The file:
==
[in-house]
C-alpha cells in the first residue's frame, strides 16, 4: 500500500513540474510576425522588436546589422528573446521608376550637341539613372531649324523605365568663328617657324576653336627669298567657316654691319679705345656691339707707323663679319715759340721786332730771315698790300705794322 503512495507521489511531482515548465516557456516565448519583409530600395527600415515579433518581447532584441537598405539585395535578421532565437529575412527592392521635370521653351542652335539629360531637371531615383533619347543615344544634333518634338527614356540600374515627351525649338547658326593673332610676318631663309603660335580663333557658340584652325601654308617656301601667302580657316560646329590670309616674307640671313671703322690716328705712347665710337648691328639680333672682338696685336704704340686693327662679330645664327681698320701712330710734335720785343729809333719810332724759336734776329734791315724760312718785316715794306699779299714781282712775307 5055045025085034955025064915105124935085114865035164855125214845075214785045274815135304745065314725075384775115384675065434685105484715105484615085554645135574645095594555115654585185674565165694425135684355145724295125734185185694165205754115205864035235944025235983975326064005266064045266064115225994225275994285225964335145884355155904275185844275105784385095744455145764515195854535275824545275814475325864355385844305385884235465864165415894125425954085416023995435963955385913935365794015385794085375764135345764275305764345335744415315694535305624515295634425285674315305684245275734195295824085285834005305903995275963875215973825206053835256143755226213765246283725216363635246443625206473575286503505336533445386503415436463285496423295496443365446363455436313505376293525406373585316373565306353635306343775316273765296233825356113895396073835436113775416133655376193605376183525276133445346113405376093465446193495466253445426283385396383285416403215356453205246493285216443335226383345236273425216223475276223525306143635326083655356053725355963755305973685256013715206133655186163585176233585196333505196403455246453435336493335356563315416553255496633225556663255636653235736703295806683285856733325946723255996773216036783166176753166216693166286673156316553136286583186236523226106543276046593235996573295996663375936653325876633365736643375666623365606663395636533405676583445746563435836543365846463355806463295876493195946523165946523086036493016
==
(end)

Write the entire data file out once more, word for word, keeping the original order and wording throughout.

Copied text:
[in-house]
C-alpha cells in the first residue's frame, strides 16, 4: 500500500513540474510576425522588436546589422528573446521608376550637341539613372531649324523605365568663328617657324576653336627669298567657316654691319679705345656691339707707323663679319715759340721786332730771315698790300705794322 503512495507521489511531482515548465516557456516565448519583409530600395527600415515579433518581447532584441537598405539585395535578421532565437529575412527592392521635370521653351542652335539629360531637371531615383533619347543615344544634333518634338527614356540600374515627351525649338547658326593673332610676318631663309603660335580663333557658340584652325601654308617656301601667302580657316560646329590670309616674307640671313671703322690716328705712347665710337648691328639680333672682338696685336704704340686693327662679330645664327681698320701712330710734335720785343729809333719810332724759336734776329734791315724760312718785316715794306699779299714781282712775307 5055045025085034955025064915105124935085114865035164855125214845075214785045274815135304745065314725075384775115384675065434685105484715105484615085554645135574645095594555115654585185674565165694425135684355145724295125734185185694165205754115205864035235944025235983975326064005266064045266064115225994225275994285225964335145884355155904275185844275105784385095744455145764515195854535275824545275814475325864355385844305385884235465864165415894125425954085416023995435963955385913935365794015385794085375764135345764275305764345335744415315694535305624515295634425285674315305684245275734195295824085285834005305903995275963875215973825206053835256143755226213765246283725216363635246443625206473575286503505336533445386503415436463285496423295496443365446363455436313505376293525406373585316373565306353635306343775316273765296233825356113895396073835436113775416133655376193605376183525276133445346113405376093465446193495466253445426283385396383285416403215356453205246493285216443335226383345236273425216223475276223525306143635326083655356053725355963755305973685256013715206133655186163585176233585196333505196403455246453435336493335356563315416553255496633225556663255636653235736703295806683285856733325946723255996773216036783166176753166216693166286673156316553136286583186236523226106543276046593235996573295996663375936653325876633365736643375666623365606663395636533405676583445746563435836543365846463355806463295876493195946523165946523086036493016